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From Swords to Plowshares: Metal Trench Art from World War I
May 28, 2017 - June 30, 2017Free
A new exhibit, “From Swords to Plowshares: Metal Trench Art from World War I” is located at 201 N. Main St, Belton. Members opening will be 5-7 p.m. Bell County is the first Texas showing of “Swords to Plowshares,” a large exhibit of 164 pieces plus five period posters showing objects made from the debris and by-products of modern warfare.
Trench art from the following countries is featured in this exhibition: United States, Great Britain, Hungary, Italy, Germany, France, Canada, Australia, Belgium and Czechoslovakia. The craftsmanship ranges from simple and amateurish to skilled. The variety of objects amazes — jewelry, cigarette lighters and ashtrays, letter openers, crucifixes, eating utensils, clocks, swagger sticks, model airplanes and oil lamps.
Makers of trench art utilized artillery shells, bullets, shrapnel, aircraft parts, currency and other miscellaneous metal scrap and applied materials. Thus, pieces also show an amazing variety of styles, cultures, religious faiths and craftsmanship. If the soldiers were fortunate enough to find paint, they painted flowers, birds and landscapes on everything, including helmets.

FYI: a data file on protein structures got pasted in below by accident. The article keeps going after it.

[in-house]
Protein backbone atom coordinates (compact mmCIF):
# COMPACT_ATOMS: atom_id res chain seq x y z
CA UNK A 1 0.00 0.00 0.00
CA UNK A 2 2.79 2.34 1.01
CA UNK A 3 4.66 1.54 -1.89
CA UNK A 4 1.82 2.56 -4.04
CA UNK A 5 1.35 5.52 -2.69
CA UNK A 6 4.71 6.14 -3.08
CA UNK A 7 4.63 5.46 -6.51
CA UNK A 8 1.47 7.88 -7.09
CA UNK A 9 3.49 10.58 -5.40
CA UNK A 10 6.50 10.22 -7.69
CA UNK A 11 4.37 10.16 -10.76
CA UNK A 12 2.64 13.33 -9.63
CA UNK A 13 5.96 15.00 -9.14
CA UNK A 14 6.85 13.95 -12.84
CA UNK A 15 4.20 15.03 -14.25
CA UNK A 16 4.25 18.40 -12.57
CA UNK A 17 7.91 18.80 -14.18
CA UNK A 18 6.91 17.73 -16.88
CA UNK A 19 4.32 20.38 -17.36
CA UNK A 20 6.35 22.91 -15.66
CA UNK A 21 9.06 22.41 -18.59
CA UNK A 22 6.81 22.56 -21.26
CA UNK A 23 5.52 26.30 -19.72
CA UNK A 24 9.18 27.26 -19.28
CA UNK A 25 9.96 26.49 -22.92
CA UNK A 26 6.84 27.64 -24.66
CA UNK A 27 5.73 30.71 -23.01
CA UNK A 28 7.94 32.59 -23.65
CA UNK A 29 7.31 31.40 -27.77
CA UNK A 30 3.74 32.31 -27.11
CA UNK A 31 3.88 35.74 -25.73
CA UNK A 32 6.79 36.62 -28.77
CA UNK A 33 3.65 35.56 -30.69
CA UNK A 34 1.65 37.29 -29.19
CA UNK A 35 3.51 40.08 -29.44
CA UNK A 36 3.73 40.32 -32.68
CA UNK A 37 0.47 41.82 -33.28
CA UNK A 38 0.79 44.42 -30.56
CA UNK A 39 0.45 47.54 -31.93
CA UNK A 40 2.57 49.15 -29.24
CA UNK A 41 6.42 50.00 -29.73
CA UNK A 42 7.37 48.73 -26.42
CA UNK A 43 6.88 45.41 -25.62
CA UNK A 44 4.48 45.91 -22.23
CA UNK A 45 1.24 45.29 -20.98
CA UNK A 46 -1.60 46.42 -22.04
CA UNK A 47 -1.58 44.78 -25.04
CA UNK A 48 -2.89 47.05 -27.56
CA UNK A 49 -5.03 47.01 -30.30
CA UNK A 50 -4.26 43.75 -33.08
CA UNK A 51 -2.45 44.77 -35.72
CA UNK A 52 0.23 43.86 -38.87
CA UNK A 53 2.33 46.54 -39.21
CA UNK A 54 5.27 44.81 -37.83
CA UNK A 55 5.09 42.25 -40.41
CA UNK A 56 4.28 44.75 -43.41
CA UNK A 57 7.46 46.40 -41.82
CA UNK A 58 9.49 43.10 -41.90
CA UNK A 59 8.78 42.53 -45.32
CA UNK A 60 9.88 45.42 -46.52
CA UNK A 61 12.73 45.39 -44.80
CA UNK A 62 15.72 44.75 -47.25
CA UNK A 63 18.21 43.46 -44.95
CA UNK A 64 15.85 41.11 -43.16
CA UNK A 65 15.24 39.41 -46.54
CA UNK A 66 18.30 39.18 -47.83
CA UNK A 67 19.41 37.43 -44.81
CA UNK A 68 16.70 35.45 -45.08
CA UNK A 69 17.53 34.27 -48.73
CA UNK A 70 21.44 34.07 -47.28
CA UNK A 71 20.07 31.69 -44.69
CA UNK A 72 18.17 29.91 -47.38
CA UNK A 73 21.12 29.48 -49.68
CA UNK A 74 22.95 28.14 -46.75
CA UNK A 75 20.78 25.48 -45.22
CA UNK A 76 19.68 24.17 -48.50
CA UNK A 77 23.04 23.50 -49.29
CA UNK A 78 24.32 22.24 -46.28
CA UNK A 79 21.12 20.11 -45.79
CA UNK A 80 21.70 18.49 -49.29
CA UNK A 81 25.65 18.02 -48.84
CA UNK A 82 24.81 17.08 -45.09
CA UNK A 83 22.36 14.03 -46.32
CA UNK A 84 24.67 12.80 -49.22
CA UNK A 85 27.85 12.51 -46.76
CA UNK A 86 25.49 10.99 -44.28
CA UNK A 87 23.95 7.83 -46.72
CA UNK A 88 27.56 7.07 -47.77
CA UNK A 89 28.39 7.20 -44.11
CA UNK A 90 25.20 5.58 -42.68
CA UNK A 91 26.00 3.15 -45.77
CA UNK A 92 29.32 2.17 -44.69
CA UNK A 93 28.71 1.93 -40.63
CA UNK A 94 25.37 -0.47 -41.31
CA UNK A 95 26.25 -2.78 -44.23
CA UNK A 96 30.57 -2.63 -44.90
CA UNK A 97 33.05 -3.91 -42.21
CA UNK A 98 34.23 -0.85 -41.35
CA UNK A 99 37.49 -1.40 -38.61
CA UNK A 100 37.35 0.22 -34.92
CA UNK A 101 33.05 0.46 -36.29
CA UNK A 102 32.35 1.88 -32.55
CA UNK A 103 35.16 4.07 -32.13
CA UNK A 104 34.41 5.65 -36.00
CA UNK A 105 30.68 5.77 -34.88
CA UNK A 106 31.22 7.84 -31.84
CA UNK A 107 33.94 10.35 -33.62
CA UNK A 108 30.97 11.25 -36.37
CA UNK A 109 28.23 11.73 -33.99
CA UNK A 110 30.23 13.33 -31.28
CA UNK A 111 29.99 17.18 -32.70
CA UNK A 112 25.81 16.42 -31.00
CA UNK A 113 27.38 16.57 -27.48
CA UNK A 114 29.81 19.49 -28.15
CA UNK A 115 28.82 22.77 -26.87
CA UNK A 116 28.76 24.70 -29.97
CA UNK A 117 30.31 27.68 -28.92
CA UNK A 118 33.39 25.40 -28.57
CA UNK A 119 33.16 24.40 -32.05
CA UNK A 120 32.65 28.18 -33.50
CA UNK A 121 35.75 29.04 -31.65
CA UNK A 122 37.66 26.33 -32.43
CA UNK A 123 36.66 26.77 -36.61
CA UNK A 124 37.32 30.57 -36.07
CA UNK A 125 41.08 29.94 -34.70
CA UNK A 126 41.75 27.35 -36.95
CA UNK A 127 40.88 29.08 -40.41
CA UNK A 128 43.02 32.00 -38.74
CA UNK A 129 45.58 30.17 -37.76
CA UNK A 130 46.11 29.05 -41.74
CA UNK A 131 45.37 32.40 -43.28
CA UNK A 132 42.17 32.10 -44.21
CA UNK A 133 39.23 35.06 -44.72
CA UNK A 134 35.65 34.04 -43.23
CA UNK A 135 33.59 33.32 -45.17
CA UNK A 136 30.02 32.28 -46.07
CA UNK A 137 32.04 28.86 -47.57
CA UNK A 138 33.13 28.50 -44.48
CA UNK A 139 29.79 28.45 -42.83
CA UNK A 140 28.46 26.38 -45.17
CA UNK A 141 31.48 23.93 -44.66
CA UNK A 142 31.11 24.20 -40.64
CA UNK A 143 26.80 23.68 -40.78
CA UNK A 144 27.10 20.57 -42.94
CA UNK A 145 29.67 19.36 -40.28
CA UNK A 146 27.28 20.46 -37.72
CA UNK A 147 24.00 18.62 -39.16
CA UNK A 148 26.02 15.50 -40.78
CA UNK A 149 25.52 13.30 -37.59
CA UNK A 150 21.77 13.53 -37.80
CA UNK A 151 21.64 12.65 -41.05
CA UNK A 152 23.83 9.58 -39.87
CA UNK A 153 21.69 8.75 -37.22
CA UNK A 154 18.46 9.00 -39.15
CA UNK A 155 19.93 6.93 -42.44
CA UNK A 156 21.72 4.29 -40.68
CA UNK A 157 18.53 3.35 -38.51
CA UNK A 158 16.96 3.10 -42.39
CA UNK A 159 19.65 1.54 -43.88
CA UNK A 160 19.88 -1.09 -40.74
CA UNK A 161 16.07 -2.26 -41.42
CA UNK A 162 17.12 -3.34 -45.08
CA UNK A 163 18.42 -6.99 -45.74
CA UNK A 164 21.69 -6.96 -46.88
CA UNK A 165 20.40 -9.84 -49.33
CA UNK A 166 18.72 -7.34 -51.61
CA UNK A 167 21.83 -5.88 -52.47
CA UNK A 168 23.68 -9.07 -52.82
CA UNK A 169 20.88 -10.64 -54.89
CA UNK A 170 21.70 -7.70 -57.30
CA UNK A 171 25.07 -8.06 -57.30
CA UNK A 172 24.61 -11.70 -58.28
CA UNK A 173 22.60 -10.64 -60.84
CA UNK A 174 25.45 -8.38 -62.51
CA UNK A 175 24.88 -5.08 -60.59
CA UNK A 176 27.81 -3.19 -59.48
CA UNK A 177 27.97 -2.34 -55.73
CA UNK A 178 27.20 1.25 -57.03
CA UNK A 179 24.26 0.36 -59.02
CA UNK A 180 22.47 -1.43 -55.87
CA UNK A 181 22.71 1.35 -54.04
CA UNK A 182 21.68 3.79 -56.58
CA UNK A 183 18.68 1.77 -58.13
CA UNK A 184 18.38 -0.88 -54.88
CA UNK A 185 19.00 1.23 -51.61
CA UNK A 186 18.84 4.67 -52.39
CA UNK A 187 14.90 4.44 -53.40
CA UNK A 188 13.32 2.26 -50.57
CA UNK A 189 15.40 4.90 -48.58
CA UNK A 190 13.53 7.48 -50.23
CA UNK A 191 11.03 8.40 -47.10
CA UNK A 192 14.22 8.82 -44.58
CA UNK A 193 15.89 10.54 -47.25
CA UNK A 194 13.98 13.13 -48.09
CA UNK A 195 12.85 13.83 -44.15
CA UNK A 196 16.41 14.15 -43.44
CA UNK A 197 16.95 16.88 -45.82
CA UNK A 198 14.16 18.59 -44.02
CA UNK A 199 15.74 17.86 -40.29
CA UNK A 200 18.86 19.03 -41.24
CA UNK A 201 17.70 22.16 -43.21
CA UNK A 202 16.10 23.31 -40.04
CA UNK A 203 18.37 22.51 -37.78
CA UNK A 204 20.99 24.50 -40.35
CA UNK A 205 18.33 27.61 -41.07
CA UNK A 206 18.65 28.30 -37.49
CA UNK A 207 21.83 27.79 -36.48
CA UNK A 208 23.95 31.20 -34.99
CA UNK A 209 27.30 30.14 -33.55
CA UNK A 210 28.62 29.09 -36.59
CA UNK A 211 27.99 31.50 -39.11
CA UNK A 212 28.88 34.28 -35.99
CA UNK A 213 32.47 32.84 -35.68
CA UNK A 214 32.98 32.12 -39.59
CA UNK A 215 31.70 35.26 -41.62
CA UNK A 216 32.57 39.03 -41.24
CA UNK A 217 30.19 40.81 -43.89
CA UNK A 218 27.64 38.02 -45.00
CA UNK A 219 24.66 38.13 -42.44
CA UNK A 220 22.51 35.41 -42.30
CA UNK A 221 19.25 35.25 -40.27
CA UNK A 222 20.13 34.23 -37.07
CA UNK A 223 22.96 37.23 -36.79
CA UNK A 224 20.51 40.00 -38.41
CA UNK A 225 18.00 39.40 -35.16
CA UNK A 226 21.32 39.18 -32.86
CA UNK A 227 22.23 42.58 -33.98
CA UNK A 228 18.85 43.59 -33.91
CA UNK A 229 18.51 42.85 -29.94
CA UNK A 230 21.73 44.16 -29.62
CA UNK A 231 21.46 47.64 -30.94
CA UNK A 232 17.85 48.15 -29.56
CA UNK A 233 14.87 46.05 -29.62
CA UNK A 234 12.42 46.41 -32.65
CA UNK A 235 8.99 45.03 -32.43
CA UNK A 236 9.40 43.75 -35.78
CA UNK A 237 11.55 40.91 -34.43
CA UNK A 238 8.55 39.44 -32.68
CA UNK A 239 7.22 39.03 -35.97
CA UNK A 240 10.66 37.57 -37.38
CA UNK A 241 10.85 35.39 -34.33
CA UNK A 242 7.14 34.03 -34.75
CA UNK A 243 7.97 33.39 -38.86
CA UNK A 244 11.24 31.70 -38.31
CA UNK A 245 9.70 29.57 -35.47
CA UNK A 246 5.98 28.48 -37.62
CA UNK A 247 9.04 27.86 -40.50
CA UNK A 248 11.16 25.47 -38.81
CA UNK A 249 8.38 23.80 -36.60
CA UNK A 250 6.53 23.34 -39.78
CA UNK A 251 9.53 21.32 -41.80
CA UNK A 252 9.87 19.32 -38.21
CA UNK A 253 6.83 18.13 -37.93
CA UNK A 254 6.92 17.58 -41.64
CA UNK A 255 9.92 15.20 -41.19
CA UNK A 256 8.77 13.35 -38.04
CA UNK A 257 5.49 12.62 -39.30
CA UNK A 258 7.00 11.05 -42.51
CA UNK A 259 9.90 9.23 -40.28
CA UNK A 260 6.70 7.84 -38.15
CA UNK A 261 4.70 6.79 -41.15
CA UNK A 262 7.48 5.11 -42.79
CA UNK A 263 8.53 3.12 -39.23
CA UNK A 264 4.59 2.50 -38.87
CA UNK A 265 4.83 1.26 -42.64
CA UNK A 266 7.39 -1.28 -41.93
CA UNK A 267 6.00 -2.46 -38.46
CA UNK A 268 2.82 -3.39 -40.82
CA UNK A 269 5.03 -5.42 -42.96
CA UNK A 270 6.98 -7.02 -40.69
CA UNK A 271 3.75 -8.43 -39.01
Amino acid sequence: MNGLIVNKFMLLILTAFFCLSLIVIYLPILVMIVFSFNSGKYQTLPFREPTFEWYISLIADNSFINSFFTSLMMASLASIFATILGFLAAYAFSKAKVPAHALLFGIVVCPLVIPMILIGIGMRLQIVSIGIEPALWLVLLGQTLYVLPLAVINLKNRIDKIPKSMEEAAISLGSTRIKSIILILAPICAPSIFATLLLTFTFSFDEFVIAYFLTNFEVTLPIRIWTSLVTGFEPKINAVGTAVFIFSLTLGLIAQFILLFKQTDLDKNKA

“The ingenuity and skill ranged from primitive artillery shell vases to elaborate lamps, cigarette lighters and ashtrays exhibiting high artistic craftsmanship. The captivating decorative appeal of trench art often reflected stylistic influences of the time, such as Art Nouveau. Often folk art designs with elaborate engraving and repoussé work were incorporated,” said Coleman Hampton, the museum’s executive director.